Shoe of the Month – Fit for a Duke

Fit for a Duke

Wellington boots have evolved from the original style developed during the Napoleonic Wars and named after the First Duke of Wellington. For much of the Noughties they have been synonymous with Glastonbury and Kate Moss.

The practical wellington has had a close relationship with fashion throughout its history. The close fitting boots were a key part of the ‘heroic’ uniforms of the Napoleonic era as epitomised by the elaborate uniforms of the 10th Hussars. The dress uniform was designed by the Prince Regent, later George IV, and was so impractical that they became known as ‘The Prince’s Dolls’.

Modern wellingtons were first an anti-fashion statement by those with a lifestyle to warrant them that were later adopted by the London fashion set in response to the conditions at Glastonbury. This lead to Hunter wellies in particular becoming part of the festival ‘uniform’ and having an unexpected icon within British fashion with the desirability and cache to match.

Hunter Wellies

Hunter Wellies

For more information about the Duke of Wellington’s wellingtons see this Shoe of the Month from 2015:



Shoe of the Month-It’s Not Easy Being Green!

It’s Not Easy Being Green!

These limited edition Adidas Originals Kermit the Frog trainers were part of the 2005 relaunch of Adidas’ Adicolor range. The original 1983 Adicolor range were white trainers that were sold with special quick drying pens to allow the wearer to customise their footwear. This individuality and the innovative designs created led to their cult status.

The 2005 range continues the humour and quirkiness of the concept by collaborating with a group of artists and pop culture icons, like Kermit.

Kermit the frog trainers

Kermit the frog trainers



Shoe of the Month-A Pair of Grubby Old Boots?

A pair of grubby old boots?

Button Boots

Button Boots

These lovely girl’s button boots from 1890 are a little battered. They are stained, faded and have been squashed.

But underneath the scalloped button holes is a hint of their original beauty.

When new the kid leather of these boots would have been a bright blue with contrasting white glass buttons and pink satin lining. The leather has now faded to dirty cream but the elegant shape of the boots with their rounded square toes, low covered Louis heels and shaped top remains.

Happy New Year from everyone at Northampton Museums and all the best for 2018!


Shoe of the Month-J’adore Dior

J’adore Dior

These beautiful blue/grey satin court shoes sporting a bow and diamante trim were made under the Christian Dior label for Harrods, London, in about 1955.

Christian Dior is famous for designing the New Look in 1947. Characteristics of this new look were a jacket nipped in at the waist and a wide flowing skirt. A hat, gloves and of course a pair of court shoes with pointed toes and stiletto heels completed the look.


J'adore Dior

J’adore Dior

Shoe designer Roger Vivier usually takes the credit for inventing the stiletto heel. As shoe designer to Christian Dior from 1953, Vivier designed bespoke shoes for Dior’s couture collection as well as models for a ready-made series that carried both of their names on the label.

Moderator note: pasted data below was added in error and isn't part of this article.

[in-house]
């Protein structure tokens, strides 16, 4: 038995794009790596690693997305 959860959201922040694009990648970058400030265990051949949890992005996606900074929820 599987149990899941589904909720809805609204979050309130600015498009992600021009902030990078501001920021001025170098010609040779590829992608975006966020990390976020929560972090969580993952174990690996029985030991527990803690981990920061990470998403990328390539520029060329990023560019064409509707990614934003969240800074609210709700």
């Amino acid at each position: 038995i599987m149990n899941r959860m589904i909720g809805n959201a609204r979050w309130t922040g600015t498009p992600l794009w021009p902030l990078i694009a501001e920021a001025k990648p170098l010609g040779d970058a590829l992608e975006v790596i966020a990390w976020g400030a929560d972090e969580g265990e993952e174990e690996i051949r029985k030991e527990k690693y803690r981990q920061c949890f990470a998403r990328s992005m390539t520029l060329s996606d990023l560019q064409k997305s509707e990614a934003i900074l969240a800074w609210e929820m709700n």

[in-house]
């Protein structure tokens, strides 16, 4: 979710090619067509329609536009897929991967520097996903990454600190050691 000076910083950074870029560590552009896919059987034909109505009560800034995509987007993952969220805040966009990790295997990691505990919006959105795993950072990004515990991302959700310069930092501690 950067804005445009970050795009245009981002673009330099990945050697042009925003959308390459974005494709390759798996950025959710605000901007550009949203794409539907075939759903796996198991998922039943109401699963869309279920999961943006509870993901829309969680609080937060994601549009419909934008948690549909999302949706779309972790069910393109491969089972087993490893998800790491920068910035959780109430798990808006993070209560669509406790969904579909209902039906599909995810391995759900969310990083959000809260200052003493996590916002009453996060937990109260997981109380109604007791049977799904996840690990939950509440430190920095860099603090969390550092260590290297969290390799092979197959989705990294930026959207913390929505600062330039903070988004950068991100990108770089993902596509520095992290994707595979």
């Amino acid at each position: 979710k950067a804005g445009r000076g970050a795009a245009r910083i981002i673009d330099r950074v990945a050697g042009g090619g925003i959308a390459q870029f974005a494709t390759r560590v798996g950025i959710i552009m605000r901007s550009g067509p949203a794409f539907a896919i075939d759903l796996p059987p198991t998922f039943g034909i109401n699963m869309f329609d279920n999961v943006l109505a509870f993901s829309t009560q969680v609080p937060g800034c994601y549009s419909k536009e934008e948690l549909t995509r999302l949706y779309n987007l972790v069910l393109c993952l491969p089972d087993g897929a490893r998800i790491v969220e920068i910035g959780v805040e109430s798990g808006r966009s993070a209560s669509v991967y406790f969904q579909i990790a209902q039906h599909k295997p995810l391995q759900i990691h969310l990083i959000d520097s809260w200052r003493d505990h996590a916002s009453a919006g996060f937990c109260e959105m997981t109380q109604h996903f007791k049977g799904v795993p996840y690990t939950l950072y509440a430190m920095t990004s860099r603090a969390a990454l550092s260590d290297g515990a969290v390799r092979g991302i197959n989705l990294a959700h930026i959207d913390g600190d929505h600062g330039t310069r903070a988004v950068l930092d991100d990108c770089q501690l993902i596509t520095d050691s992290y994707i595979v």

Shoe of the Month – Webb’s Wonders

Webb’s Wonders

This classic Oxford shoe was made by the George Webb factory.

George Webb and his two sons, Dennis and Frank established the business in 1927. They manufactured men’s welted footwear at the Mentone Works in Brockton Street, Kingsthorpe Northampton. The works were extended in 1935 and again in 1967. In the 1960s they also opened factories in both Wellingborough and Walgrave.

George Webb made beautiful men’s shoes under the brands of Mentone, Castillo, World-Walk and Savile Row.

Oxford Shoe by Webb's

Oxford Shoe by Webb’s


Shoe of the Month – Authentic Shoes

Authentic Shoes

Japanese shoemaker Toshinosuke Takegahara of the Authentic Shoe & Company hand made this pair of exquisite leather toe thong sandals. They show perfectly the great skill involved in creating such traditional footwear.

Authentic Shoes

Authentic Shoes

This style is known as Zori in Japan. The design is thought to have been developed in the mid 16th century by Sen-no-rikyu, one of Japan’s famous artists. It was a very practical sandal as it ensured that the wearer’s feet were kept dry on the snow covered ground. Special socks called tabi would have been worn which have a separate big toe to enable them to be worn more comfortably. You may have seen similar shoes called geta. These have a toe thong too but have an elevated platform sole.



Shoe of the Month – Mary Quant Fashion Boots


In the 1960s swinging London became the capital of the fashion world.

Famous as being inventor of the mini skirt, Mary Quant was one of the first designers to aim fashion at the hip and happening trendsetting girls on the street.

Quant’s Chelsea boutique Bazaar opened in 1955 where in the early 1960s she launched her London look of slim line shift dresses with rising hemlines that showed plenty of leg.

‘Legs never had it so good’, boasted the British press.

As hemlines rose, the increase in expanse of leg drew attention to the feet. Quant brought out her Quant a Foot range of fashion boots in bright coloured plastics. These are from the early 1960s.

Mary Quant Fashion Boots

Mary Quant Fashion Boots